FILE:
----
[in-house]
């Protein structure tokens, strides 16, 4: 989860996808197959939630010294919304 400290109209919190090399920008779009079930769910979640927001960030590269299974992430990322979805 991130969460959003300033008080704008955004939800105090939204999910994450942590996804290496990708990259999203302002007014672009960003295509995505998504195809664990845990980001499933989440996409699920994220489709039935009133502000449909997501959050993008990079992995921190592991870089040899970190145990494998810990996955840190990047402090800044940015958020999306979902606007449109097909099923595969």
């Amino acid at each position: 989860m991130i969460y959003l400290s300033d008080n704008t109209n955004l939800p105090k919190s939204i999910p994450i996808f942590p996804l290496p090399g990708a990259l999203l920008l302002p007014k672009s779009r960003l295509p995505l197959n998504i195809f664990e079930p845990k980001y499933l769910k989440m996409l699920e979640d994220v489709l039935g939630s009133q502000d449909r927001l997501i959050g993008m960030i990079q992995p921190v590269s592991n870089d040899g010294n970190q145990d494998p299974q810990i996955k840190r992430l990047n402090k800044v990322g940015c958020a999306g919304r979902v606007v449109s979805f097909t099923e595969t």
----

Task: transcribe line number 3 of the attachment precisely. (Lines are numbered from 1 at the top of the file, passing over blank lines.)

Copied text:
């Amino acid at each position: 989860m991130i969460y959003l400290s300033d008080n704008t109209n955004l939800p105090k919190s939204i999910p994450i996808f942590p996804l290496p090399g990708a990259l999203l920008l302002p007014k672009s779009r960003l295509p995505l197959n998504i195809f664990e079930p845990k980001y499933l769910k989440m996409l699920e979640d994220v489709l039935g939630s009133q502000d449909r927001l997501i959050g993008m960030i990079q992995p921190v590269s592991n870089d040899g010294n970190q145990d494998p299974q810990i996955k840190r992430l990047n402090k800044v990322g940015c958020a999306g919304r979902v606007v449109s979805f097909t099923e595969t």